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Former Wild player faces charges for killing grizzly bear in Canada

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In the latest high-profile animal killing involving Minnesota, a former Wild hockey player is facing charges over the death of a well-known bear in Canada.

The Vancouver Sun reports Clayton Stoner, now of the Anaheim Ducks, faces five charges related to the illegal killing of a grizzly bear called "Cheeky" in May 2013, when he was with the Wild.

The bear, which is said to be "beloved by aboriginals" on British Columbia's central coast, was killed, beheaded, and de-pawed, with Stoner at one point pictured with the animal's head.

He has been charged with two counts of making a false statement to obtain a hunting license, one count of hunting without a license, one count of hunting wildlife out of season, and one count of unlawful possession of dead wildlife. He will appear in court on Oct. 9, the newspaper notes.

Deadspin reports the bear's killing prompted the creation of the anti-trophy hunting film "Bear Witness," which explains the story behind Cheeky.

The killing bears hallmarks of another recent trophy hunting controversy that sparked wide condemnation of Minnesota hunter and dentist Dr. Walter Palmer, who killed a famous, black-maned lion named Cecil on a hunt in Zimbabwe.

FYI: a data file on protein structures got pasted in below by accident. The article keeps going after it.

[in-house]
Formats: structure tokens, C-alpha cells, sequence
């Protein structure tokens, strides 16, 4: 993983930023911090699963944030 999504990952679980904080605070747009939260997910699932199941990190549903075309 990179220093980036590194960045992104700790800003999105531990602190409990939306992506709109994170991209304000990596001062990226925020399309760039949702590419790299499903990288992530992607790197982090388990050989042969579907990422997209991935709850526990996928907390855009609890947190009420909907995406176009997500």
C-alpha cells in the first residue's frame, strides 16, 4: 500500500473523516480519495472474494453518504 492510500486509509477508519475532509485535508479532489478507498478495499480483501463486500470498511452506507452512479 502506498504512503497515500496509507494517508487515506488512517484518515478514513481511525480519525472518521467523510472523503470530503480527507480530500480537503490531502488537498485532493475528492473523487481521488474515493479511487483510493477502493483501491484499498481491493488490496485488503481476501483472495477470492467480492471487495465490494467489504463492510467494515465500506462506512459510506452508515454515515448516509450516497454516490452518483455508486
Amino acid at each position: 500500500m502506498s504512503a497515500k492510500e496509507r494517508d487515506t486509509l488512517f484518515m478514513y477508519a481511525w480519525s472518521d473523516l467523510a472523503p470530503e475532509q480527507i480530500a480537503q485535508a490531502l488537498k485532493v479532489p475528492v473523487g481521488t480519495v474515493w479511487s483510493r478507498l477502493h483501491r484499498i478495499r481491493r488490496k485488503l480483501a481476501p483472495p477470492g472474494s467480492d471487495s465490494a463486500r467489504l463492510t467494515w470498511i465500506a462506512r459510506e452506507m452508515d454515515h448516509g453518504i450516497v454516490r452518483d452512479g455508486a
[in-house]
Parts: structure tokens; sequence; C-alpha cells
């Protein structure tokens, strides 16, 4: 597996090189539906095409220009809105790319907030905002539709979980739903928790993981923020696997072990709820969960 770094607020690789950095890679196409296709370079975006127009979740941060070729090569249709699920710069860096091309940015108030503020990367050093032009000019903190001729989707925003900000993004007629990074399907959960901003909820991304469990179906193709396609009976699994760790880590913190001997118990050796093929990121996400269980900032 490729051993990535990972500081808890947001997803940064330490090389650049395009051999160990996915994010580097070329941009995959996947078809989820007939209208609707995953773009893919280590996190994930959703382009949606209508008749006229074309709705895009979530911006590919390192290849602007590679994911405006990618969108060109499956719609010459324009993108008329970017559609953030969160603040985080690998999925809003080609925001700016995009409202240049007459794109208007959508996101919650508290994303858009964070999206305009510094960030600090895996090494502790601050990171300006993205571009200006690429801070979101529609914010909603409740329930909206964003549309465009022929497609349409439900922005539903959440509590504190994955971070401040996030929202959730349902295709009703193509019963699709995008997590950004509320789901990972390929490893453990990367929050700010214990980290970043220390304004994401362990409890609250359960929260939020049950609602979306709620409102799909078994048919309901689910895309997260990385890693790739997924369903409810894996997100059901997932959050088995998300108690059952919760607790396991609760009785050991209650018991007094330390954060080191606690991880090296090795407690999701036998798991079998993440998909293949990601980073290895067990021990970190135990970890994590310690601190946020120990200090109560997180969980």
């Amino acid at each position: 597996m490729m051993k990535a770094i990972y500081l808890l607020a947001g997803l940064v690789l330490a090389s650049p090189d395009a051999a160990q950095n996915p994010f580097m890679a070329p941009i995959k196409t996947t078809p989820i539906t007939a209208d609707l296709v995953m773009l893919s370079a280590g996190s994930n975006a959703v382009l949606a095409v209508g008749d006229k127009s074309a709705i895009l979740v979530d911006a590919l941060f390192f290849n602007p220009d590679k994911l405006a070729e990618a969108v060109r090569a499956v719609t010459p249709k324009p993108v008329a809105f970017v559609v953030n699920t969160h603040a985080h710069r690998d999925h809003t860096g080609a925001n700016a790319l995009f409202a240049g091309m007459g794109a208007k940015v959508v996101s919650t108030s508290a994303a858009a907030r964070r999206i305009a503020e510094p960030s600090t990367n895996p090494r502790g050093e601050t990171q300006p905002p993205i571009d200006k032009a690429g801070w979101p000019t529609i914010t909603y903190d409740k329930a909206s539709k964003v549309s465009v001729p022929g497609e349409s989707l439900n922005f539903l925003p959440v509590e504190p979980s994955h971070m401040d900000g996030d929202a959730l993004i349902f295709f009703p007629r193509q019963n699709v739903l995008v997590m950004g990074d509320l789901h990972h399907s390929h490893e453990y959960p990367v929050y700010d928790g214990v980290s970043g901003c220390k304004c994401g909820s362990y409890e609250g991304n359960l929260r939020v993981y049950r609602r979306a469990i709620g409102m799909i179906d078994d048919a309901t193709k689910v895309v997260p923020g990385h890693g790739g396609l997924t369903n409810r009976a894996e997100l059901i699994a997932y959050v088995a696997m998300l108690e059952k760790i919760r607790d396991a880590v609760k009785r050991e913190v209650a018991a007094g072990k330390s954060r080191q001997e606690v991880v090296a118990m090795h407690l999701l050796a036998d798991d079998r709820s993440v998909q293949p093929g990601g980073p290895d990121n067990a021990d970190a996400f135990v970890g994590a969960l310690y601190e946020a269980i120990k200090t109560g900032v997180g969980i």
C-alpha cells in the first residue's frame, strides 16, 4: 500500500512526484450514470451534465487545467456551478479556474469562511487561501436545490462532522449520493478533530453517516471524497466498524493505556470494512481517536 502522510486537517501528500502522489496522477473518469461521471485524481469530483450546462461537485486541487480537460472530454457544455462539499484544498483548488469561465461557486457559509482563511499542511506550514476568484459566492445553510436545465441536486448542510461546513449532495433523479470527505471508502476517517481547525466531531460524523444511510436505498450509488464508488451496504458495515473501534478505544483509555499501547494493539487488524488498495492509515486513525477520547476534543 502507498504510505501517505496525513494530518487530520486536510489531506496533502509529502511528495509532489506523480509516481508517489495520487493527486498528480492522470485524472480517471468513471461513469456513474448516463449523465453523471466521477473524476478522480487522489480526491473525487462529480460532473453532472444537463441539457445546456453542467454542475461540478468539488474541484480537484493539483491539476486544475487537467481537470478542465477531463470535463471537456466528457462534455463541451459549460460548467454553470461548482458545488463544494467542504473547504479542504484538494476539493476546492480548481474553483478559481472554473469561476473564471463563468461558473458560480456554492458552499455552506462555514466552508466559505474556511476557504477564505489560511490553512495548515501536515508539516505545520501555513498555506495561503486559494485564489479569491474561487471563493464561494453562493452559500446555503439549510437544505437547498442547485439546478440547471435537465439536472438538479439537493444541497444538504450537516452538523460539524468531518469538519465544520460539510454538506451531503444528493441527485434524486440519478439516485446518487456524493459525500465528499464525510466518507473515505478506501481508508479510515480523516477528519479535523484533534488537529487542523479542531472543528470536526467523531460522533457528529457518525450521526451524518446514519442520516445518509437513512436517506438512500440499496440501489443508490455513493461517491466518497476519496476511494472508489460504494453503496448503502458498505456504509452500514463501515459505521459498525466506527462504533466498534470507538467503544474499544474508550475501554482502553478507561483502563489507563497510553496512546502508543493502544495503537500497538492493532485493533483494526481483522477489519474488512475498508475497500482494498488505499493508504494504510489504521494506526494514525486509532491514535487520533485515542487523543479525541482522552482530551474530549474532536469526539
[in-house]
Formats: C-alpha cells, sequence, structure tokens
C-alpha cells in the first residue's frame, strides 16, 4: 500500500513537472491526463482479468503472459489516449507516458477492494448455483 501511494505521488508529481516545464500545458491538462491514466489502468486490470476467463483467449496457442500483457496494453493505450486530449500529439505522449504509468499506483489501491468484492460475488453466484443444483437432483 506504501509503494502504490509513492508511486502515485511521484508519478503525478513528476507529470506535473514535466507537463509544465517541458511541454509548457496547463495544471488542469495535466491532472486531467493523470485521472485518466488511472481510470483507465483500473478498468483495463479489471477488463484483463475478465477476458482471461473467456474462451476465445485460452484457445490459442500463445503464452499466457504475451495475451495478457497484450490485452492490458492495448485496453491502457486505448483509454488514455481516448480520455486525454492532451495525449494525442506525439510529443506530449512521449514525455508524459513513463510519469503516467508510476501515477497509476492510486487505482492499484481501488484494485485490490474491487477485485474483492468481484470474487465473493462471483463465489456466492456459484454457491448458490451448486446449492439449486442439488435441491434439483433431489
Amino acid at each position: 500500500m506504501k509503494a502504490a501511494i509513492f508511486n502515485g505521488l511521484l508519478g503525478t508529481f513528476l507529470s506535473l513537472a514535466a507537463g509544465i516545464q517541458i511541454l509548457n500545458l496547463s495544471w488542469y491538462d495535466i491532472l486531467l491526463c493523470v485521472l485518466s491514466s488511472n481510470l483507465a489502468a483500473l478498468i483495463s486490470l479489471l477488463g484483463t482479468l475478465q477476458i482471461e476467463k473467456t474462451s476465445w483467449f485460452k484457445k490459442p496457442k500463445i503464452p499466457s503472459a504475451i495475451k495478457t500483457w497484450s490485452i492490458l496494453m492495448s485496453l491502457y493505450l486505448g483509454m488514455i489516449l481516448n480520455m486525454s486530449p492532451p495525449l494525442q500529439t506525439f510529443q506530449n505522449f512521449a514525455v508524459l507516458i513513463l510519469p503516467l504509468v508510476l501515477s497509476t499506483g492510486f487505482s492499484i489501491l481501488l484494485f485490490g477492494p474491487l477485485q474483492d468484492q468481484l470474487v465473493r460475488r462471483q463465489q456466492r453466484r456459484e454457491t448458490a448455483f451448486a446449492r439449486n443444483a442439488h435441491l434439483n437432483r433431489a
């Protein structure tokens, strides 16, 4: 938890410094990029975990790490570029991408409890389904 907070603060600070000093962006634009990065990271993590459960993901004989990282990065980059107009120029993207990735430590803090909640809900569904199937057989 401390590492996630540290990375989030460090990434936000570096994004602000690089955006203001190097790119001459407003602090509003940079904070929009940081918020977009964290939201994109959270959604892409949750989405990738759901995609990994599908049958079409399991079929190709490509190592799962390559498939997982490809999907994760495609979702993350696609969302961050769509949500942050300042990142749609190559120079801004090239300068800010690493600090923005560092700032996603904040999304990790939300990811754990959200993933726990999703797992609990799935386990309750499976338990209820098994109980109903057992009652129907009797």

CBS Sports reports in Stoner's case, the main reason for the charges is the British Columbia native was living in Minnesota when the killing occurred, meaning he hadn't stayed in the province for the time needed before he could get his own hunting license.

In order to have gone hunting for the grizzly, he would have needed to pay for a licensed guide-outfitter. The area where the bear died had also been designated off-limits to trophy hunting by the First Nations people, albeit this ban is not recognized by the local government, the website notes.

When the killing of the bear was first reported in 2013, The Bleacher Report says the NHL defenseman released the following statement: "I grew up hunting and fishing in British Columbia and continue to enjoy spending time with my family outdoors. I love to hunt and fish and will continue to do so with my family and friends in British Columbia."

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